NELSON LAKES 10 ½” CHAMOIS BUCK
Hunting and Wildlife Magazine - Issue 218 Spring
Words By: Gwyn Thurlow
I was added to a chat group conversation at 10.40am on 5th August 2021 by hunting friend, Tim Watson, which included Josh Harding and Ricky Kernohan. The first post I saw was a map showing a large and remote area of Nelson Lakes National Park accompanied by a message from Tim saying, “Gwyn has the green light from the Missus. Good to have you on board, mate”.
A few days earlier, I’d spoken to Tim when he’d casually mentioned to me his trip idea and it piqued my interest because I enjoy nothing more than a good adventure into unknown big tussock country. This trip was just that.
Tim, Rick and Josh were planning an early Spring hard-antler alpine tops expedition and they’d done some initial thinking that resulted in a heli drop off from Murchison Heli Tours and walk out. This was required because the National Park is a no landing area and so we needed to get dropped on its boundary and walk into, and then out of, the chosen stalking area.
I’ve gone on trips in the past with Tim and Ricky. On those trips we’d travelled together but split up for hunting. Josh was new to the group and also new to alpine hunting. Josh brought a lot of enthusiasm and questions. Our chat group was great value as we swapped ideas and planned our trip. No subject was too trivial, as we discussed knives, boot cleaning, who’s ute is better and why (DMax, Colorado or Hilux), fitness, rifle weights, bullet selection, sighting-in rifles, and more.
Time finally came to embark on our adventure. It was 22nd September. There was a catch; the weather forecast was not ideal. A spring storm was forecast. A sou’ wester followed by a deep and icy southerly front. Metservice and Metvuw both showed we were set to get heavy rain then snow. Opinions, second opinions, and phone a friend all came into play.
The next message read:
“Chopper confirmed. Weather window late morning. We can check in at 8.00am. There’s no deep snow presently, as of yesterday anyway. Largely clear of snow”.
Thumbs up emojis from the group was the response.
Excitement and trepidation levels were high. We’d planned every detail, including our route, waypoints and campsites. Tim had a goal in mind and wanted to cast his gaze into an epic alpine head basin. Things seemed to be falling into place. We’d pinpointed where the stags would be, we were sure.
Our ferry ride was uneventful, if not more uncomfortable because of a requirement to wear a face mask. A small discomfort and symbolic of the pandemic.
From Picton we drove to my family’s farmhouse in Murchison. A welcome and usual stopping place on my hunting journeys south. We overnighted.
We awoke to fog and mist. It caused some anxiety. Would we be waiting? For hours? For days?
A hearty breakfast of bacon and eggs was washed down with cups of hot tea and coffee.
It’s at this point when our plan frayed but had not yet unraveled. We just didn’t know it yet. We’d brought crampons and ice-axes. Kit I’d always carry, but often wouldn’t use. Dead weight. It was early spring, so you can encounter ice and hard snow.
Probably owing to the fact we were walking out over miles of country, we decided not to take them, and left them in the ute’s tray. “It was spring, the snow will have melted”, we each thought. At the heli pad, our pilot affirmed our decision saying, “I flew over it the other day and it looked clear of snow”.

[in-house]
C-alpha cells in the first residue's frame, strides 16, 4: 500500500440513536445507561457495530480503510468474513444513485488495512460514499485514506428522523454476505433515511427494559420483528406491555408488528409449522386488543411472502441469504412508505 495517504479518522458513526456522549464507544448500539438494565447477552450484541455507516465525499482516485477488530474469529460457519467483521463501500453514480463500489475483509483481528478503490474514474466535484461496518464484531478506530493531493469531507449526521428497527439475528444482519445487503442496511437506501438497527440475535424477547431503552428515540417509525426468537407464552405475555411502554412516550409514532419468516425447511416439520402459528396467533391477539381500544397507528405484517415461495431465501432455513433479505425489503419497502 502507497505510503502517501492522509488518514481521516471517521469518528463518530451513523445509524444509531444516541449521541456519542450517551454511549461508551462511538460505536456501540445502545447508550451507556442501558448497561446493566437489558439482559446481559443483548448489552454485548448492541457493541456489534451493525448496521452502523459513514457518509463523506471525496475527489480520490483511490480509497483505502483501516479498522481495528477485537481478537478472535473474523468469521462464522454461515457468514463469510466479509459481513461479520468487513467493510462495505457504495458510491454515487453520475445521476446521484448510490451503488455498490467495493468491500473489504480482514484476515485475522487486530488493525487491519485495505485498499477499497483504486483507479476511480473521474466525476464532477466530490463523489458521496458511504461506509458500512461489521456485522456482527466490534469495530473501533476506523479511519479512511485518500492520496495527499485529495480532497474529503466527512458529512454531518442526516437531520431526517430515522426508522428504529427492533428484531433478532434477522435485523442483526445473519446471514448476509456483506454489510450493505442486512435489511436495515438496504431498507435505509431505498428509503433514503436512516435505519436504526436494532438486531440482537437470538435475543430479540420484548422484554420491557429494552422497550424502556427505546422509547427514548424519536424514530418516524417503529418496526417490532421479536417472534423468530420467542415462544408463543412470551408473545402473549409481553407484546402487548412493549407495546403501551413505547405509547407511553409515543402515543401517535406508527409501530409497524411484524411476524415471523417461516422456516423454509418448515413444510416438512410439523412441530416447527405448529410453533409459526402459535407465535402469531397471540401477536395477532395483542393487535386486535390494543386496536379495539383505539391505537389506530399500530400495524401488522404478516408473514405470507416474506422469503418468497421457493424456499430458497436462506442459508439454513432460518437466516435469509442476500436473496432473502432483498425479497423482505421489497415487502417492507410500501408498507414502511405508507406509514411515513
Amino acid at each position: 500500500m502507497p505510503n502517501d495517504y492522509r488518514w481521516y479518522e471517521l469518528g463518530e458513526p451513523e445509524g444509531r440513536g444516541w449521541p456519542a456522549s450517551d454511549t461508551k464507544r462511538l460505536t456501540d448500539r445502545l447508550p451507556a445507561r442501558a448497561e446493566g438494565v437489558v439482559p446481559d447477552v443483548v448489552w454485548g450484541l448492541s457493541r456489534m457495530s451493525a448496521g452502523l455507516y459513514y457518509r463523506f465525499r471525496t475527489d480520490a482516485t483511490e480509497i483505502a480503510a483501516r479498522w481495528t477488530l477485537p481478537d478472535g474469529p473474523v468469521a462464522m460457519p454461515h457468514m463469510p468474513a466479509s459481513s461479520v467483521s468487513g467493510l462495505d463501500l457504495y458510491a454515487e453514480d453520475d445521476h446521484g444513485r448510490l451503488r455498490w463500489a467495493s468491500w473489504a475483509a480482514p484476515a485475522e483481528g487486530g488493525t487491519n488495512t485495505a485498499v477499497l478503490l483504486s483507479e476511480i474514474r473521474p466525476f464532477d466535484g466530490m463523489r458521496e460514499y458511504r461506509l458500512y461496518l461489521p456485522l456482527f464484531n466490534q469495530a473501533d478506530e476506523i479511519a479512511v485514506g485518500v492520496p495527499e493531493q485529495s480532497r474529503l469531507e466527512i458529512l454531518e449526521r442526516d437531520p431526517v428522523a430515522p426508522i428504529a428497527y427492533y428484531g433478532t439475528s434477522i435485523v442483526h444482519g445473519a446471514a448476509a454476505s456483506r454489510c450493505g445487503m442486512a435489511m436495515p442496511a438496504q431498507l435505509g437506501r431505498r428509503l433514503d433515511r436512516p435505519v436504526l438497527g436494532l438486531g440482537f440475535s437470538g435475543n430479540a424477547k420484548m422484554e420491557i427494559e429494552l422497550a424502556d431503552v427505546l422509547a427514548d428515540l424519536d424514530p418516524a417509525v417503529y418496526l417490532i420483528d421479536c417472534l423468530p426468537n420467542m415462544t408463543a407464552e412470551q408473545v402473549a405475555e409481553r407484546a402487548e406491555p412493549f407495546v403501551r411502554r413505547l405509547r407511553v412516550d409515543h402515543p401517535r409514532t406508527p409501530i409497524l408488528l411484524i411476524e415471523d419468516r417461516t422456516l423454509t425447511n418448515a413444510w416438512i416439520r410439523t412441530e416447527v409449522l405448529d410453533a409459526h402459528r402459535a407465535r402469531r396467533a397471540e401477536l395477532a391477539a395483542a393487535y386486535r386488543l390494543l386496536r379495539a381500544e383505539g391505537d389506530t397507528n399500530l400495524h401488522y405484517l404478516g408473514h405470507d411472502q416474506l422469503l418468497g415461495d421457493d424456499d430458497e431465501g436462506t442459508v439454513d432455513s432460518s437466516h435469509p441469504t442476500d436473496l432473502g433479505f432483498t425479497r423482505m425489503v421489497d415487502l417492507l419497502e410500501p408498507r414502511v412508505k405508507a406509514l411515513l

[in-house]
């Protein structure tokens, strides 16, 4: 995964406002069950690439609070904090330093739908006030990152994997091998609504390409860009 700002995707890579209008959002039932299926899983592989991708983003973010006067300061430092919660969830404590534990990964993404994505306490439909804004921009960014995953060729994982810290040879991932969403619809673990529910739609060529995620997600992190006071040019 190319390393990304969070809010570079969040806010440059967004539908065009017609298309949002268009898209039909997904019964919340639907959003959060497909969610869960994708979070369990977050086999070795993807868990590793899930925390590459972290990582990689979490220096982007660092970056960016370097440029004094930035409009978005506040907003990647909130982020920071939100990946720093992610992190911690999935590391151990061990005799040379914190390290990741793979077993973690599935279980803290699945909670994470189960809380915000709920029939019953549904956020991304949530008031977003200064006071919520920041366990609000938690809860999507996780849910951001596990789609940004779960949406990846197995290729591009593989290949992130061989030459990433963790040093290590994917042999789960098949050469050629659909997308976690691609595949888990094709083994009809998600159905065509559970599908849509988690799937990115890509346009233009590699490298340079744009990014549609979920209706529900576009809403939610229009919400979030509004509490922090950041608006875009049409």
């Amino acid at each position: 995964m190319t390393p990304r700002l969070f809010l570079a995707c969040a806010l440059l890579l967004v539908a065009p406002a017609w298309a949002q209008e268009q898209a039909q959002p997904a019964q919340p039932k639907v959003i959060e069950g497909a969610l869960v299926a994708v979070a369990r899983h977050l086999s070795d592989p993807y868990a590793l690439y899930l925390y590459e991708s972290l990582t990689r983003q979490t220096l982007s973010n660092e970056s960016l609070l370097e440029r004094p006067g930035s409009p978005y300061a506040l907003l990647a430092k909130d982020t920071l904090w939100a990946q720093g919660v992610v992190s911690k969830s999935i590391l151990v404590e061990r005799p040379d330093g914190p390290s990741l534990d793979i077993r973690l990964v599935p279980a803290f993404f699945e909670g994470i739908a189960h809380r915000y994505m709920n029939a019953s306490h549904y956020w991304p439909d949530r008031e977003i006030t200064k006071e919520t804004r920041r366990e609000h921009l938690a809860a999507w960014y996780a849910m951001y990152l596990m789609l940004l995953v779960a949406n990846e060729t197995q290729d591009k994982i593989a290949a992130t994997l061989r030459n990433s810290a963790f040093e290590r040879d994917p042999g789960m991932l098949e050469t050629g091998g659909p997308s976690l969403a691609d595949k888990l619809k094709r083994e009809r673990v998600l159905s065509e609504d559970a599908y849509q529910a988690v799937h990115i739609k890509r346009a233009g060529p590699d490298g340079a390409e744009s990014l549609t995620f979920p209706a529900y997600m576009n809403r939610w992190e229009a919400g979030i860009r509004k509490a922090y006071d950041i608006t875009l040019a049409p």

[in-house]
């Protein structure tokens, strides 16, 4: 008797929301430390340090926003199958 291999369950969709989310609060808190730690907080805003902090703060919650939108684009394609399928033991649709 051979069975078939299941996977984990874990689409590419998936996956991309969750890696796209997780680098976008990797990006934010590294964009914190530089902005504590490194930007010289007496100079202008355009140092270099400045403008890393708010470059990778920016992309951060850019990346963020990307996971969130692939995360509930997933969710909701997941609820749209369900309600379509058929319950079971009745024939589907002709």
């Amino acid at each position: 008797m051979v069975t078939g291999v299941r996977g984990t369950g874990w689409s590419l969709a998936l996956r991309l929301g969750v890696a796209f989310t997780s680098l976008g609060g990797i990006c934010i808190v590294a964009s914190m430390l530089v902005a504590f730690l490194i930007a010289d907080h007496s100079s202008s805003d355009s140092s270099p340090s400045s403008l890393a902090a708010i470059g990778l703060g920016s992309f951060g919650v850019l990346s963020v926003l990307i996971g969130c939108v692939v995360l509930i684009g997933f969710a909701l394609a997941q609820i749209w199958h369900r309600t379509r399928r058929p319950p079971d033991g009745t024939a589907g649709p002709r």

A weather window appeared.
Great hunting mates. L-R: Josh Harding, Tim Watson and Ricky Kernohan.
Four hunters, four heavy packs, four rifles, no crampons or ice axes, were soon airborne and heading deep into wilderness country – mountains, tussock, forest – adventure.
There’s no better feeling than flying over kilometres of untracked country that would take days to navigate.
We soon saw the ridge which was the National Park’s boundary. It appeared clear of ice and snow from our angle of approach.
Camp wasn’t where we had planned due to ice and snow but that’s hunting.
We crested the summit, and our hearts sank. There was deep snow from the highest peak to the bushline.
The pilot’s voice crackled over the PA system, “Sorry lads, where do you want to get dropped?”.
“Somewhere else free of ice”, was someone’s response.
A yank on the helicopter’s joystick and we made a big banking turn away from the no drop zone. The blades pulled hard at the thin alpine air and thumped loudly. The feeling in my gut summed things up – upside down.
“I think I can set you down on the bush edge by that tarn”, said the pilot.
Thumbs up and shrugs was our response.
In that brief moment of flying and looking for a safe place to set down the helicopter, we’d flown miles away from our pre-planned route, waypoints and campsites.
We climbed out into the unknown. We quickly unloaded our gear, as clouds and mist shrouded us.
The last thing the pilot did was point a direction and yell over the whine of the engine, “You walk out that way”. Looking to the direction he was pointing; I saw only endless bush clad mountains.
On bidding our pilot farewell and hearing the noise of the blades fade away, usual comments were said like, “I wonder if we’re the first people here”, and “I bet no one’s been here in months or years”.
Four hunters, four packs, four rifles, no plan, located on a cold mountain side next to an icy cold tarn.
“Better check our location on the GPS and mark a waypoint”, said Tim. This time for real, and not a prospective one.
“There’s some deer”, someone said in a hushed yell. “Spikers”, said someone else, “range, 450m”.
At least there was game animals about. Our hopes lifted.
Now that we were oriented, but miles off track, our plan was to simply go hunting. We spent time glassing, looking and exploring. It was on an evening hunt with Ricky that I had one of my best Chamois stalks.
One evening, Tim and Josh had decided to glass the surrounds. Ricky and I decided to make the effort and climb to the ridge high above and look over some new country.
Up we trudged through tussock and scrub, then soft snow, then snowpack. Once we’d made the ridge top, we found a small shingle knob free of snow. We sat down and glassed.
Before us was a head basin on the cold side. It was a classic amphitheater shape. A series of small creeks met in the middle and their combined flow cut a steep creek through the basin and on into the mountain beech far below.
It was early evening, about 5.30pm. Not long until darkness would descend. It was drizzling and misty.
If you’ve even been in such a situation, you’ll know the silence. It’s like the snow absorbs all sounds.
After a time, I spotted an animal. It was 900 metres away. It was up high on the true left feeding in a small patch of tussock surrounded by rock faces free of snow. Free of snow because of the sheer steepness. Higher above the animal the icy ridge line looked impassable and treacherous.
I pointed out the animal to Ricky and mentioned the time and said, “worth a closer look”. He agreed.